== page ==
ISE News and Events

On March 28, 2018 Alpha Pi Mu, the Honors Society of Industrial Engineers, hosted a trip to Price Chopper's distribution center located in Schenectady, Ny. Mr John Ahl, Inventory Control Summary Supervisor and Katie Kanai '18 held a discussion about distribution services, inventory management, transportation, and industry specific challenges that Price Chopper faces. This was then followed by a tour of the distribution facilities, including inbound and outbound docks, storage racks, and picking systems. They also addressed specific challenges in floral and produce shipments.

Jennifer Pazour honored as recipients of the 2018 Johnson & Johnson WiSTEM2D Scholar Award represent the caliber of talent that we believe is essential to global innovation today and in future. The Award program, and its distinguished Advisory Board, is part of our company’s commitment to help increase the participation of women in STEM2D fields worldwide,” said Kathy Wengel, Worldwide Vice President and Chief Supply Chain Officer, Johnson & Johnson Supply Chain and WiSTEM2D Program Executive Sponsor.

Their paper “Interdicting Layered Physical and Information Flow Networks” co-authored with Dr. Chase Rainwater from the University of Arkansas will appear in the April issue of IISE Transactions. This study focuses on an interdiction problem on two interdependent networks. They reformulate this problem using duality and apply this technique to law enforcement efforts against illegal drug trafficking, and cyber-based vulnerability analysis of supply chain networks and infrastructure systems. 

Academic Citation:

ISE faculty, Dr. Jennifer Pazour, has been awarded the Faculty Early Career Development (CAREER) grant by the National Science Foundation.  This five-year grant, funded through the NSF Operations Engineering Program, is entitled “CAREER: Distribution Resource Elasticity: A New Hierarchical Approach for On-Demand Distribution Platforms.” 

The video of Professor Daniel Berg being interviewed was recorded over an hour at the INFORMS Conference in Houston last October. The interviewer is Professor Richard C. Larson of MIT. He tries successfully to trace the course of Berg's academic and professional development to see the connection to his becoming a Fellow in INFORMS.

Institute News

TROY, N.Y. — Cardboard boxes being delivered to homes and businesses — one, two, even three packages at a time — are as ubiquitous as holiday lights this time of year. While most people enjoy giving and receiving gifts throughout the season, there’s increasing concern over the rise in congestion, emissions, and energy consumption associated with an influx of deliveries. A new survey conducted by a research team at Rensselaer Polytechnic Institute indicates that some online shoppers are open to receiving packages in another way, if it would help offset this growing problem.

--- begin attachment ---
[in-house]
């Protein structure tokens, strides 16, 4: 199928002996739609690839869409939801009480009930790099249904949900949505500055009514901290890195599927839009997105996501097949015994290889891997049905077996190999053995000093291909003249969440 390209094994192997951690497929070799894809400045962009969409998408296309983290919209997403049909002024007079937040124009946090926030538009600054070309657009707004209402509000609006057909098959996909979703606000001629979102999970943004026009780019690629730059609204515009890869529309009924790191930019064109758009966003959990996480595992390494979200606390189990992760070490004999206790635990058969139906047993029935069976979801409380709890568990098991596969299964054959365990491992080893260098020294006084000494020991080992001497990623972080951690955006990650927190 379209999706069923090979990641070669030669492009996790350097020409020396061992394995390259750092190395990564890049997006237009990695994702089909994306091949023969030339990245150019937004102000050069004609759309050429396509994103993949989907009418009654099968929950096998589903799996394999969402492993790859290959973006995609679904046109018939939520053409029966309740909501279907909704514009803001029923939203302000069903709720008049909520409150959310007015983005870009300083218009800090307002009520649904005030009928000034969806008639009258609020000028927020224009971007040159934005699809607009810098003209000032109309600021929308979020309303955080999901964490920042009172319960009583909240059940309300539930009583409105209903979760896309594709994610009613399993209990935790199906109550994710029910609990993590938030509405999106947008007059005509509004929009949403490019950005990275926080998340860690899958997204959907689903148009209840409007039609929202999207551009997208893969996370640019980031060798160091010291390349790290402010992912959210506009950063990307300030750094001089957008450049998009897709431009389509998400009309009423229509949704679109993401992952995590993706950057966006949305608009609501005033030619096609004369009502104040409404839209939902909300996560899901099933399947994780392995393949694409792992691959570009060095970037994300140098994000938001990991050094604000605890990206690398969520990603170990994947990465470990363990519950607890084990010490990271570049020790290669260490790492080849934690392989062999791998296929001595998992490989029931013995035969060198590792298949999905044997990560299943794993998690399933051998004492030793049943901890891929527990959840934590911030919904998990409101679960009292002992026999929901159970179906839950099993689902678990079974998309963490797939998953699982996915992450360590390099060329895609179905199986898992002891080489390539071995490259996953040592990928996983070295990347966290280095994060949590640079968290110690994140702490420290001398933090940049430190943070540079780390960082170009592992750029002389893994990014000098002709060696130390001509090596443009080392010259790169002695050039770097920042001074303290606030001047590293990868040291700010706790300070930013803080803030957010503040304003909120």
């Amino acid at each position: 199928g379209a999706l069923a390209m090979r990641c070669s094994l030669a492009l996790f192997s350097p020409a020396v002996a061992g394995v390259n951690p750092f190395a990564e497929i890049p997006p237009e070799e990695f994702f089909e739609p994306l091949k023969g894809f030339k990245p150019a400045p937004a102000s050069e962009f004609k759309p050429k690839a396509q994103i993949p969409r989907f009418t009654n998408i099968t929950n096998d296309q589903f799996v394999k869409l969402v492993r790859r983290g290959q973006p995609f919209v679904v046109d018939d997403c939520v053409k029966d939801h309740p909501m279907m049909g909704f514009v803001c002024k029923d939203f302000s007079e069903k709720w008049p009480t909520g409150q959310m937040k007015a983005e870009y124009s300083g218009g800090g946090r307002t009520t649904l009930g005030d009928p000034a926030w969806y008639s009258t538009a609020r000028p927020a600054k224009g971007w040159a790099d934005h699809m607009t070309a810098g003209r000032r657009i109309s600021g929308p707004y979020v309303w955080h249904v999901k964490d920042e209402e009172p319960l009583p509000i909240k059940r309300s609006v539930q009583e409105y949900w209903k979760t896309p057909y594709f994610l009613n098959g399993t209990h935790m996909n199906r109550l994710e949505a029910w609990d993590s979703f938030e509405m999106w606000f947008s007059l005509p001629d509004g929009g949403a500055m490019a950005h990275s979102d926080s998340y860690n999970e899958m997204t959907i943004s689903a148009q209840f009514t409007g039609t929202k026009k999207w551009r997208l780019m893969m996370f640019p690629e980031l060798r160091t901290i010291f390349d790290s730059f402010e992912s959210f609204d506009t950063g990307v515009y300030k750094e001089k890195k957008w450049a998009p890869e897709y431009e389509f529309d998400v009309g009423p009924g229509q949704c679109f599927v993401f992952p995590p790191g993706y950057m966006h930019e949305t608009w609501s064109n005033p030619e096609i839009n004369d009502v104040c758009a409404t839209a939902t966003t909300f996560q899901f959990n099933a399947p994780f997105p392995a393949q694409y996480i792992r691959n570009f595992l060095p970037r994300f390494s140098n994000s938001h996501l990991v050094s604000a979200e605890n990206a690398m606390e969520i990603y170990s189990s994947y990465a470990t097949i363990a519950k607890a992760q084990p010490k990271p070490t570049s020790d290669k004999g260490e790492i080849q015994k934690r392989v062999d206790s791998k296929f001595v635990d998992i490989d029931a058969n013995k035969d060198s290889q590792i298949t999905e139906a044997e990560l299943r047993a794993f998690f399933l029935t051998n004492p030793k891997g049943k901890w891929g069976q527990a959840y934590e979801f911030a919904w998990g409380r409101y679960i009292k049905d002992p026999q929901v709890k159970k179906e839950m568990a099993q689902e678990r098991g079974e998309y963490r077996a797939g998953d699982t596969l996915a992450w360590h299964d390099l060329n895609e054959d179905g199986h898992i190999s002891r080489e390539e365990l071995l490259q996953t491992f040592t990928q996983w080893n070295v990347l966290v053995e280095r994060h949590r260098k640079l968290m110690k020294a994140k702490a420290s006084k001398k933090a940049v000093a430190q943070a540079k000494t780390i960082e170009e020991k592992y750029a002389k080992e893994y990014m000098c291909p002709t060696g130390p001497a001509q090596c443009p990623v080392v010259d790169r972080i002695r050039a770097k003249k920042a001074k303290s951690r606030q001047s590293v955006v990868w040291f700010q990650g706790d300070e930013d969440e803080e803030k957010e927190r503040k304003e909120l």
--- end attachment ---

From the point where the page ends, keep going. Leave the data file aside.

TROY, N.Y. — Power generation, the heat in our homes, air-conditioning, even the manufacturing of some of the products we use each day rely on evaporation and condensation processes. Improving and controlling these phase-change phenomena could increase energy efficiency across a vast number of industries.
TROY, N.Y. — Many technologies that are essential for daily life — from communications to GPS navigation to weather forecasting — rely on the thousands of satellites that are orbiting Earth. When those satellites run out of gas and stop working, there’s not much that can currently be done to fix them.
TROY, N.Y. — Ge Wang, the Clark and Crossan Endowed Chair of biomedical engineering and director of the Biomedical Imaging Center at Rensselaer Polytechnic Institute, has been named a fellow of the National Academy of Inventors (NAI). Election to NAI fellow is the highest professional distinction given to academic inventors. It is bestowed on those who have created or facilitated inventions that have improved quality of life, economic development, and the welfare of society.
By folding snippets of DNA into the shape of a five-pointed star using structural DNA nanotechnology, researchers have created a trap that captures Dengue virus as it floats in the bloodstream.